Harry Markopolos, who blew the whistle on Bernie Madoff‘s massive Ponzi scheme in the 2000s, released a 170-page report Thursday that accused U.S. blue-chipper GE of committing $38 billion in accounting fraud, amounting to over 40 percent of its market capitalization.
The report focused on GE’s insurance business and stated the company’s next move will be to file for Chapter 11 bankruptcy as it is dealing with negative cash flow.
“Make no mistake, GE’s current and past employees are the victims here as are GE’s lenders, vendors and customers, all of whom have to deal with the aftermath of an accounting fraud,” Markopolos said in his report. “The only winners are GE’s fat cat executives who enrich themselves with underserved bonuses as they drove this once-proud beacon of American business in the ground.”
“I encourage you to hold them accountable,” he said.
GE shares fell 11 percent to $8.01 a share on Thursday following the release of the report, the steepest drop it’s experienced in more than a decade.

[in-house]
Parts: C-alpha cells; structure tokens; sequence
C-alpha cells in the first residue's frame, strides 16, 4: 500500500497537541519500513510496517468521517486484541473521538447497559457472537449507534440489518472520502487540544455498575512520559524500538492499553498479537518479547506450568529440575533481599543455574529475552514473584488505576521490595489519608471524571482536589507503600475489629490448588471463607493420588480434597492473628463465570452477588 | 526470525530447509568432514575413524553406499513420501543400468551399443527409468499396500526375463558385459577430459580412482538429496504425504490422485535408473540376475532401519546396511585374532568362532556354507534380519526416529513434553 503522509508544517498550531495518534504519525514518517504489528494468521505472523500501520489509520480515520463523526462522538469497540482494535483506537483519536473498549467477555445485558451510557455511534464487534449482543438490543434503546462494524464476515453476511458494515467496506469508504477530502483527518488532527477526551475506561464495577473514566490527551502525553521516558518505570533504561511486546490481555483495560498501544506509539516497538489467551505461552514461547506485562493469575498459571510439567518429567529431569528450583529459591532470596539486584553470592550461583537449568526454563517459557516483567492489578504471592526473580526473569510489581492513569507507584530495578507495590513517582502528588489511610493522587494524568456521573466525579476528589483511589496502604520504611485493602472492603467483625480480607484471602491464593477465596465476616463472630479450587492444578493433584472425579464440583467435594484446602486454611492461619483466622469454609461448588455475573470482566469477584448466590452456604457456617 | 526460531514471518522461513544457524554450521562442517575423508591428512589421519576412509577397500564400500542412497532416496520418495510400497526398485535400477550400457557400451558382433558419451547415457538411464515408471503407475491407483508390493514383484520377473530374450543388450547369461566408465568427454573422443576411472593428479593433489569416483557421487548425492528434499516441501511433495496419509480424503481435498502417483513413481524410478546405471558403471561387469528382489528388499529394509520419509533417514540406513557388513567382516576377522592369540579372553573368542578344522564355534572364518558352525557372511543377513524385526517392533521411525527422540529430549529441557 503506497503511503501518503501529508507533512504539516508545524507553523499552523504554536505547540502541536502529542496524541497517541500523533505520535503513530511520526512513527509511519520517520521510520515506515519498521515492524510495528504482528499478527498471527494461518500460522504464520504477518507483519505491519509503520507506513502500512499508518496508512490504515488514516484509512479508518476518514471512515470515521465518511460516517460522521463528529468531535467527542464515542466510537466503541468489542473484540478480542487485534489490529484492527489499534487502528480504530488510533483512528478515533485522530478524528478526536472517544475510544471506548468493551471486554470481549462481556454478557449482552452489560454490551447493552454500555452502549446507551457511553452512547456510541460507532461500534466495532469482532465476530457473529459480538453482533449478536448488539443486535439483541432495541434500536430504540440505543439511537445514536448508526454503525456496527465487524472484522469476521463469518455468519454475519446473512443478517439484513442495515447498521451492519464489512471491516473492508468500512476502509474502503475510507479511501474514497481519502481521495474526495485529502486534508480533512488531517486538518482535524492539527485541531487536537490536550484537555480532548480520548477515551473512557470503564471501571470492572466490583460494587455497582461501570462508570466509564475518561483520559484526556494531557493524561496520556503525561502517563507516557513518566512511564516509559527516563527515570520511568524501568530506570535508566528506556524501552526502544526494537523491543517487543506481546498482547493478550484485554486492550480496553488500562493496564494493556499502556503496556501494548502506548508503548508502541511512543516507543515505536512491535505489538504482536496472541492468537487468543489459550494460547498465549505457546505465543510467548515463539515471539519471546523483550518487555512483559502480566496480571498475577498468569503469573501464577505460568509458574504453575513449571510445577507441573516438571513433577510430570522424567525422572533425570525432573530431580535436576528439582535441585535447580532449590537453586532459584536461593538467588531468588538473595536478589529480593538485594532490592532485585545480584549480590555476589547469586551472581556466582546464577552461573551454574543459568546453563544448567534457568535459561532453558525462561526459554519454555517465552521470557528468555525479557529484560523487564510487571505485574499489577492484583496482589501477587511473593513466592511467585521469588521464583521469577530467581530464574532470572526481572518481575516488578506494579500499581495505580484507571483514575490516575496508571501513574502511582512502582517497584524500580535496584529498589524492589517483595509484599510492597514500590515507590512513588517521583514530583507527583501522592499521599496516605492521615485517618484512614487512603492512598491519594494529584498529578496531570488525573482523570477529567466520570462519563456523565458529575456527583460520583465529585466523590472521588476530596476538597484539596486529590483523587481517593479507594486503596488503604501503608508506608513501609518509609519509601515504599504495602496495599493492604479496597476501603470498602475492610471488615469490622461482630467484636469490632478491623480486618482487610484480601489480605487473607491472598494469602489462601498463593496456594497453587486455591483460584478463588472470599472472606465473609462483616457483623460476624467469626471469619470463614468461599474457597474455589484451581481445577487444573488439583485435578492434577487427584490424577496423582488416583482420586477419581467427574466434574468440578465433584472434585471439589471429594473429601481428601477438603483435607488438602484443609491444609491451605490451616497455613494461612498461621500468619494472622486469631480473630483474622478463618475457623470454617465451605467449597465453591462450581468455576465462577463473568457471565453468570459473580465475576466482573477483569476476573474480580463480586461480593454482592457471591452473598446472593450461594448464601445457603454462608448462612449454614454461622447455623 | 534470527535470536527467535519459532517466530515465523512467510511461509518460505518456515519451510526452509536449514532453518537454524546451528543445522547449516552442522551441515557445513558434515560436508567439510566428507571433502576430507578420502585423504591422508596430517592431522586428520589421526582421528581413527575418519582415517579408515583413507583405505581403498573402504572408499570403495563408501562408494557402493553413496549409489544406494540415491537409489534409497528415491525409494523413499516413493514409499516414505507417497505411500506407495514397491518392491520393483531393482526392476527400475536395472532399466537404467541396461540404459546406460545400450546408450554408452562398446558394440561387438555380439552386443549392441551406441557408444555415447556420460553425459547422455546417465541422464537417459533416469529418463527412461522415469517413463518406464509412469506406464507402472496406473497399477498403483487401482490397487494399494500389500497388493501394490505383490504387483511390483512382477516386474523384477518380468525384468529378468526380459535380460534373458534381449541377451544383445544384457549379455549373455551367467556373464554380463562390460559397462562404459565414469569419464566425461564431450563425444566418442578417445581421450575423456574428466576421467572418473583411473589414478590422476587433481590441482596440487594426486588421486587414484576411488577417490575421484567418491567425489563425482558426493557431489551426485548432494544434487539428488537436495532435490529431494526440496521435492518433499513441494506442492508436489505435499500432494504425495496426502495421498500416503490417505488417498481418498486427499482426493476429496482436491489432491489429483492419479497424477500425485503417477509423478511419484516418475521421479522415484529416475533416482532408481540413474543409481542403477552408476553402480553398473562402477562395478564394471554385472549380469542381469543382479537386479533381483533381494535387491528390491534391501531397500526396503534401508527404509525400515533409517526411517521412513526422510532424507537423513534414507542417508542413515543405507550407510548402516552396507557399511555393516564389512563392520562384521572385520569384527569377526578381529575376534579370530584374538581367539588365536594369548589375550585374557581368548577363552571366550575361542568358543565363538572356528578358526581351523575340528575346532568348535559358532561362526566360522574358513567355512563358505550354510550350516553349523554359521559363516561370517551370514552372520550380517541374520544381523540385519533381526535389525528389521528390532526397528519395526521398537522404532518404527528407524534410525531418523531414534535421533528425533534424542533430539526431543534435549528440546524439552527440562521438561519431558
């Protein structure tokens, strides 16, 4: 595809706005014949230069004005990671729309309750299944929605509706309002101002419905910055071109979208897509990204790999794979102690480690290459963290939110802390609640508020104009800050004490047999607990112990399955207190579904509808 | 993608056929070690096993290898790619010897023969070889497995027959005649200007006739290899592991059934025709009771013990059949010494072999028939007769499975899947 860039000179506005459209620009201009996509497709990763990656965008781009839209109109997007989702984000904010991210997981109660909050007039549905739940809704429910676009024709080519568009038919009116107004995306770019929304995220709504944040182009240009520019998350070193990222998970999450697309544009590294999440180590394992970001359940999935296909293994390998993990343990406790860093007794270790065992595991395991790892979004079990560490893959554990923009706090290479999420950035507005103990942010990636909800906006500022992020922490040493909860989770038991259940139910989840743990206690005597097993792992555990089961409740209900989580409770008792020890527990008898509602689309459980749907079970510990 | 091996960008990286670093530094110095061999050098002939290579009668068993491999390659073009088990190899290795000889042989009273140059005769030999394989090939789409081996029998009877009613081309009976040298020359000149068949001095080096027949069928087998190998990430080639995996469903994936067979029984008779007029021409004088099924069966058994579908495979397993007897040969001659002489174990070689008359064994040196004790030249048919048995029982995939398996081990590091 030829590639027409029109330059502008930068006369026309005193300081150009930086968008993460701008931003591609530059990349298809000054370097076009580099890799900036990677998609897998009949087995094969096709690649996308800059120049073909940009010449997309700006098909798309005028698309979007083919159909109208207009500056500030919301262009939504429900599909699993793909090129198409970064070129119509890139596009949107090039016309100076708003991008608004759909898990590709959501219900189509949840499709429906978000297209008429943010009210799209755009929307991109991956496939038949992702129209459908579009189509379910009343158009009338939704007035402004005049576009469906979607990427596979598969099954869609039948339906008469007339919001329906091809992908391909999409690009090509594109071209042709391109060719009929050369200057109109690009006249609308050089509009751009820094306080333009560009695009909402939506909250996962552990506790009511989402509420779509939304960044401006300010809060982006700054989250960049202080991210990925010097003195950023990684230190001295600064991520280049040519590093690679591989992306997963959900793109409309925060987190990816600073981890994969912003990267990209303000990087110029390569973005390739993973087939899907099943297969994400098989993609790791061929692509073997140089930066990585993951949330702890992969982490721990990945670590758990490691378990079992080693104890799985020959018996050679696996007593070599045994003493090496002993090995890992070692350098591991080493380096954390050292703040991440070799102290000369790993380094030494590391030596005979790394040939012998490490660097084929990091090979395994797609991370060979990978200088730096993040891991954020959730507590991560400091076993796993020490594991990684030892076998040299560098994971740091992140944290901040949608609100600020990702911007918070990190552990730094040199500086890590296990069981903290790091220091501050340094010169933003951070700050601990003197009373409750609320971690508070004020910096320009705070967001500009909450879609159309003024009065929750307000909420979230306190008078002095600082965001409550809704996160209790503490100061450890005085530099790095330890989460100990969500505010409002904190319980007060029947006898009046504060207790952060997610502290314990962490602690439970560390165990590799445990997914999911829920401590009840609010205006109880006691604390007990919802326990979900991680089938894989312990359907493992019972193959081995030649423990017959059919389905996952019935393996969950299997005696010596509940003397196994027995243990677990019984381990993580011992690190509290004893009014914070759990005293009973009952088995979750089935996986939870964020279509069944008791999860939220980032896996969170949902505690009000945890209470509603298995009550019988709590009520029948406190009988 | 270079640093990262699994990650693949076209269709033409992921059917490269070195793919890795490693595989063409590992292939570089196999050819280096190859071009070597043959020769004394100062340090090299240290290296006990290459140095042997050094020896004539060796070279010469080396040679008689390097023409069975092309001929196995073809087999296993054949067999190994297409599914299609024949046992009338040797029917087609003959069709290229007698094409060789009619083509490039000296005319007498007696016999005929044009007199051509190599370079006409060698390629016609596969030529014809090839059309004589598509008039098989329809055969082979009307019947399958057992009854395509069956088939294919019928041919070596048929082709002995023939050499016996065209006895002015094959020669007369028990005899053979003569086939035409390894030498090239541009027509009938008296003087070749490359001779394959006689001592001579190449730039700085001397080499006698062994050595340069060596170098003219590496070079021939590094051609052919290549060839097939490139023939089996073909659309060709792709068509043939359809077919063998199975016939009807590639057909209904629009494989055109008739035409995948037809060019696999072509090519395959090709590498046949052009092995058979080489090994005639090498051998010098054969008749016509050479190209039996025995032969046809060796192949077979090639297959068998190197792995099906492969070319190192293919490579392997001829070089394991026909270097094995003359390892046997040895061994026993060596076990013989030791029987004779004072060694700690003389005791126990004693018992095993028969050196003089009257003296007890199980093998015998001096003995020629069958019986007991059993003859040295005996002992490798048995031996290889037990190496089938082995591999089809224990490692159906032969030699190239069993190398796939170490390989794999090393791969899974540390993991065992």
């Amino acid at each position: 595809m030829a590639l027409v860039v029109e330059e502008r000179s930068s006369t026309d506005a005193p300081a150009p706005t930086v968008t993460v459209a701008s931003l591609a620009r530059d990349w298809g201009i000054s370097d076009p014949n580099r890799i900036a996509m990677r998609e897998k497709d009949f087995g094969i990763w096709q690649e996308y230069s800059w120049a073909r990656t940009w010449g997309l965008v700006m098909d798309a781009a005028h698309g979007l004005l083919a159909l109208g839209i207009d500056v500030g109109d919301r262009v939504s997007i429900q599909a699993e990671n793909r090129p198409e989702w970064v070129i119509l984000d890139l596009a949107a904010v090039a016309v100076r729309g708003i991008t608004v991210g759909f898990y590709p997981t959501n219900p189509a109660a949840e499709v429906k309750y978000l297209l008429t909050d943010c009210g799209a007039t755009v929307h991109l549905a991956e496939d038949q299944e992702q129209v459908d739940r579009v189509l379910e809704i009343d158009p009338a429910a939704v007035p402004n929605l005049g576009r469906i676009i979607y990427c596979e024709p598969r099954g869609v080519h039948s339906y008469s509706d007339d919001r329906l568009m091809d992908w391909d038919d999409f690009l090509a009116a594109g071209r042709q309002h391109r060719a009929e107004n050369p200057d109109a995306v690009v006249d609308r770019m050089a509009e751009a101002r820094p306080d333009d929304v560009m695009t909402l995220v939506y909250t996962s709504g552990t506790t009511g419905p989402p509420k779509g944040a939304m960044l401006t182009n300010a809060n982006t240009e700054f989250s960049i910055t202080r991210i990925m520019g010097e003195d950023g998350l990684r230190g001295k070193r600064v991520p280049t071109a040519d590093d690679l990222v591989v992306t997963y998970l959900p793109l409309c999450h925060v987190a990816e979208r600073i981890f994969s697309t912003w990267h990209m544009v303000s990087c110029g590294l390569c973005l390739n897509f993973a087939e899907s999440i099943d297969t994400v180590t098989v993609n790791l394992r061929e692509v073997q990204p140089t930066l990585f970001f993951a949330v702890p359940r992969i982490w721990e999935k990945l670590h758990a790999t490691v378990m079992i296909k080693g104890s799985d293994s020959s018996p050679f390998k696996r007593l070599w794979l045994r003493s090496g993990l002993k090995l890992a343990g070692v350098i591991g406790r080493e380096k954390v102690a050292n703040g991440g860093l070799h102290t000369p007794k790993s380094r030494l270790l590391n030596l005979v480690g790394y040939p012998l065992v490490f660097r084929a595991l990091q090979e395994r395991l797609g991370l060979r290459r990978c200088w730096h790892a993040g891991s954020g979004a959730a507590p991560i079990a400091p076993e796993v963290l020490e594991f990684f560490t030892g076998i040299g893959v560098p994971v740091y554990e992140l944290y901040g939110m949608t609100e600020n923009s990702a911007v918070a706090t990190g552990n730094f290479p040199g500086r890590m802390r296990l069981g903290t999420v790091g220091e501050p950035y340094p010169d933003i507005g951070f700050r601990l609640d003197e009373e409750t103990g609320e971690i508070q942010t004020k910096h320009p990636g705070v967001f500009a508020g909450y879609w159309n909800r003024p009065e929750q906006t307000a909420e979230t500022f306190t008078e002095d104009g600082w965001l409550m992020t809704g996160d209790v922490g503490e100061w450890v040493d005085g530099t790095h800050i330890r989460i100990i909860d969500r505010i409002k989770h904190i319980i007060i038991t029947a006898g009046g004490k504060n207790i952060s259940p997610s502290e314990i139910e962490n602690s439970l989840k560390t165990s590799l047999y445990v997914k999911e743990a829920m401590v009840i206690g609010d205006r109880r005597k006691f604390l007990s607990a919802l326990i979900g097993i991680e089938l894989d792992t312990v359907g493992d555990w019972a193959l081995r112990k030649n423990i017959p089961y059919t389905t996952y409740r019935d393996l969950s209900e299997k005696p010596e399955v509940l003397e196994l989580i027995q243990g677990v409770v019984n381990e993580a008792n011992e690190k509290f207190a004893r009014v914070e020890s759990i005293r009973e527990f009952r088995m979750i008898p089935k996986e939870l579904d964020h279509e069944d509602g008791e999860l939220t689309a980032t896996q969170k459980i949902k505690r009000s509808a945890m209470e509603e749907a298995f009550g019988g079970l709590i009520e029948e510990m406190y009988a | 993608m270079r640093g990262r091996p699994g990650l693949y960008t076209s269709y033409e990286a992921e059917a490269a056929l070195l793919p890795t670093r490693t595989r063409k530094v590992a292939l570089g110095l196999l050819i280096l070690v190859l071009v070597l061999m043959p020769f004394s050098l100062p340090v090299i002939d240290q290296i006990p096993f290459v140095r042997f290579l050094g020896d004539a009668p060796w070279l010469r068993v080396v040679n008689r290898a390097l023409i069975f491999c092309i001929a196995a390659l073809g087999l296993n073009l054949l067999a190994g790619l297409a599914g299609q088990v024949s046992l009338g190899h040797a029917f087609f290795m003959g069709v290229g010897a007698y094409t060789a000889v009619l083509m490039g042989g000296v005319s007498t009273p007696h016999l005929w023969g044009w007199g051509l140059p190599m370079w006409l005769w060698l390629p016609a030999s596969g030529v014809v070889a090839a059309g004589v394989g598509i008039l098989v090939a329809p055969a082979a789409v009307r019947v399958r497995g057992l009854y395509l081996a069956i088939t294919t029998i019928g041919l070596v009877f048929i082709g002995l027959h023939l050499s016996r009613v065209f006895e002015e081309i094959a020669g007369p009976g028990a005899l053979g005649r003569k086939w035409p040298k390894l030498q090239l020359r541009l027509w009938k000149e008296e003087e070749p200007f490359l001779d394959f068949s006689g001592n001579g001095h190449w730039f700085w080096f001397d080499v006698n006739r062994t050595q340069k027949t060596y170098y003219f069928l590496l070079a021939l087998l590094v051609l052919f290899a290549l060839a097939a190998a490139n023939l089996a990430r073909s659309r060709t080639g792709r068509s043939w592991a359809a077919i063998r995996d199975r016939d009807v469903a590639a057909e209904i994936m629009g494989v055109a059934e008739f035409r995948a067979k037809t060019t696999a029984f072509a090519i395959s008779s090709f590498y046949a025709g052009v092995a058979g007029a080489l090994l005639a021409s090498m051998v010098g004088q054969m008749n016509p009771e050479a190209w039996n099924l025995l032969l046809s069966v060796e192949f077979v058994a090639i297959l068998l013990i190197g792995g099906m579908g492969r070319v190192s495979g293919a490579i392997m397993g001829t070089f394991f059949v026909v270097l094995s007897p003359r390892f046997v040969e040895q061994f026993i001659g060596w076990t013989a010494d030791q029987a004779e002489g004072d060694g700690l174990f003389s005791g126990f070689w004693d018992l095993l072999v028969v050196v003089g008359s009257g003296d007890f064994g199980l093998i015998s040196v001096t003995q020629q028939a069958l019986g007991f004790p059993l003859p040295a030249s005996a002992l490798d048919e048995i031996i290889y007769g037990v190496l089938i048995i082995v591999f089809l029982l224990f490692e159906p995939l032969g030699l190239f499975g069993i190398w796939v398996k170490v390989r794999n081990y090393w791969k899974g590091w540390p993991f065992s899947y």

GE dismissed the report as false, saying it is “market manipulation.”
“Mr. Markopolos’s report contains false statements of fact and these claims could have been corrected if he had checked them with GE before publishing the report,” GE Chairman and CEO Lawrence Culp, Jr., said in a statement.
Leslie Seidman, GE director and chair of the company’s Audit Committee, said the report contained “numerous novel interpretations and downright mistakes” while accusing him of benefiting from the market’s reaction to the report.
“He is selectively front-running widely reported regulatory processes and rigorous investigations without the benefit of any access to GE’s books and records,” she said. “I urge readers to carefully consider the motivation behind this report.”
On his website, Markopolos disclosed that he had entered into an agreement with an unknown third party that in exchange for allowing it to view the report before it was published he would receive a percentage of the profits from its stake in the devaluation of GE securities.
Markopolos said the report was based on seven months of analyzing GE’s accounting into eight of its largest Long-Term care insurance deals and “we believe the $38 billion in fraud we’ve come across is merely the tip of the iceberg.”
He said the degree of fraud surpasses that of “Enron and WorldCom combined,” two of the United State’s biggest accounting scandals.